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Park the car permanently and start counting the cash

Owning a car now costs the earth, in every sense. Why not go without?

More than a million people are likely to be disappointed by their experience of the Government's attempts to improve the democratic process. They may have signed an online petition against road pricing, but ministers are determined to push ahead with plans to make it more expensive to drive. The Government is convinced that this is the only way to reduce congestion and the environmental damage caused by motoring.

But why wait until you are forced off the road by costly charges? You may enjoy the convenience of your car, but the truth is that for huge numbers of people, owning a car makes little financial sense. You'd be far better off giving it up and relying on other forms of transport.

"I'm 47 and I've never owned a car, despite having a job that requires me to travel all over the South-east to visit clients," says Donnachadh McCarthy, an environmental expert who specialises in advising people how to be more green. "A car is a huge financial commitment, as well as being a psychological addiction. Not owning a vehicle is far more practical than most people realise."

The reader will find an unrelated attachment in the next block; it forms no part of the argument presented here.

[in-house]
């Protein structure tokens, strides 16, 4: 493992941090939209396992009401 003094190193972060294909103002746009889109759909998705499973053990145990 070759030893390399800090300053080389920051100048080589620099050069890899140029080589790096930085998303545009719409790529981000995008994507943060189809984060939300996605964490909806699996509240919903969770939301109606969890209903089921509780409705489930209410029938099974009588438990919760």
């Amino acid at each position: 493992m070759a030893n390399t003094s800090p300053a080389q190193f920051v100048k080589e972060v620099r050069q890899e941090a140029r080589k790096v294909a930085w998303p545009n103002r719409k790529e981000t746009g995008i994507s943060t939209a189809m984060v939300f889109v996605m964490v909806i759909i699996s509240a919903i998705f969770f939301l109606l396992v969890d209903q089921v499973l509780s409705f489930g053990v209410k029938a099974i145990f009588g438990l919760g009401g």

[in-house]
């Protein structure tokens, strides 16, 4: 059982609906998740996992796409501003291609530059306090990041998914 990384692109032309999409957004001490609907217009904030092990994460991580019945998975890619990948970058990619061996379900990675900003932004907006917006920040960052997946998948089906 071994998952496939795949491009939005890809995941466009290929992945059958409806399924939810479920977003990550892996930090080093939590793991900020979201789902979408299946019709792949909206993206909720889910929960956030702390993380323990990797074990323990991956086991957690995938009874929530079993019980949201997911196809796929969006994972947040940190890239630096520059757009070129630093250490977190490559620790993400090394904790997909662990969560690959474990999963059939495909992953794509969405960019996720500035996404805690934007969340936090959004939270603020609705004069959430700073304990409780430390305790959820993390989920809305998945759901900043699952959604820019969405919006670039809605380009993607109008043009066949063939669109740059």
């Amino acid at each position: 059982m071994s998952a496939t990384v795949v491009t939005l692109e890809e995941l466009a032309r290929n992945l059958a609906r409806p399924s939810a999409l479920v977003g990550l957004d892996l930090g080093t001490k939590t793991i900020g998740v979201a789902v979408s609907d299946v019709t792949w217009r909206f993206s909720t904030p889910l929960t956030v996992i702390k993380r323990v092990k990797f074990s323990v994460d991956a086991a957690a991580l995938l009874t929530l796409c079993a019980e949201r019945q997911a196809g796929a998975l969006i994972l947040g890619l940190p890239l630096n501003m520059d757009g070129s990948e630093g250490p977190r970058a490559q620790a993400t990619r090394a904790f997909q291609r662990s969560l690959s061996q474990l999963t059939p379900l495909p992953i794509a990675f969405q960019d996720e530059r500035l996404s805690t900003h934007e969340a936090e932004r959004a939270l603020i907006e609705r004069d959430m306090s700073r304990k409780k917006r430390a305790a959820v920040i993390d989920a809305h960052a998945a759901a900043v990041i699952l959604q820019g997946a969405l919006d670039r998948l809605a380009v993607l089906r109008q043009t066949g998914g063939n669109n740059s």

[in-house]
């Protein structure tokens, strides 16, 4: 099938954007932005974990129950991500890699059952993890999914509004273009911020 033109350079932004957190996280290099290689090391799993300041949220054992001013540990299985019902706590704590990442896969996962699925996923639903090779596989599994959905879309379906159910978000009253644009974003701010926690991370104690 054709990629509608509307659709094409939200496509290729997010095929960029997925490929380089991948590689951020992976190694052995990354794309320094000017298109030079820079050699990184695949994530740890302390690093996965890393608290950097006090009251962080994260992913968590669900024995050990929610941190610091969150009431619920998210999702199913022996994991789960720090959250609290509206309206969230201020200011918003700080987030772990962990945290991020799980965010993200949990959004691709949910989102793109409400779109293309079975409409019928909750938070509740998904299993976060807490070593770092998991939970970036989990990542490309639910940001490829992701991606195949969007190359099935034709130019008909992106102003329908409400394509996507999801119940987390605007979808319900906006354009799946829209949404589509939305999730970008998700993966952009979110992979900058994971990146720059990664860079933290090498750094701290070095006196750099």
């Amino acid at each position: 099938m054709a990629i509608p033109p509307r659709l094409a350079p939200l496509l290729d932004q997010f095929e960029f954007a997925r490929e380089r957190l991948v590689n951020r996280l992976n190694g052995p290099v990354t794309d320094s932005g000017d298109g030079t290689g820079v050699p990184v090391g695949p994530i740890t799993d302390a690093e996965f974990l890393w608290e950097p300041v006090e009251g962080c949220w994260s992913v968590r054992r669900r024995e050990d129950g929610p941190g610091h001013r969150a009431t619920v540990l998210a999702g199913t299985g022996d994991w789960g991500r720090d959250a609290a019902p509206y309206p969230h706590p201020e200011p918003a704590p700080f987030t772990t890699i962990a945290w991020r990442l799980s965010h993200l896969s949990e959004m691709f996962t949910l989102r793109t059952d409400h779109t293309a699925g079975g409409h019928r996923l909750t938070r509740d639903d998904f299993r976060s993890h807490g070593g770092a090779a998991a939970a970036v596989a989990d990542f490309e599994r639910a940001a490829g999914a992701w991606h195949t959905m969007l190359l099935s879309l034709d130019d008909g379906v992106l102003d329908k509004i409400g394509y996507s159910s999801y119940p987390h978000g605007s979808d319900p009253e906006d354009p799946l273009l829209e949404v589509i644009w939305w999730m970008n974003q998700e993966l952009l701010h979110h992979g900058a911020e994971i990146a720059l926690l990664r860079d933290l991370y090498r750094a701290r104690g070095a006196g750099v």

It may seem as if cars have never been cheaper. After all, it is now possible to buy a brand new car for less than £4,800 - the Perodua Kelisa, if you're interested. There are plenty of decent vehicles you can buy straight from the showroom for between £5,000 and £7,000. And, of course, if you buy second-hand, the prices will be even lower.

However, the falling purchase price of cars masks the fact that it has never been more expensive to own and run a vehicle. The RAC's estimate is that the cost of running a car rose by more than 10 per cent last year alone.

The motoring organisation puts the annual cost of running your own vehicle at an average of £5,539, or £107 a week. And, while drivers who do less or more than the average mileage each year will spend correspondingly less or more, many of the costs of car ownership are fixed - and therefore unavoidable.

Depreciation - the fact that your vehicle loses a large chunk of its resale value each year - is one problem, accounting for £2,420 a year, according to the RAC. The cost of finance packages, which most people have to resort to to pay for at least part of the price of a new car, has also been rising - to an average of £1,040 a year.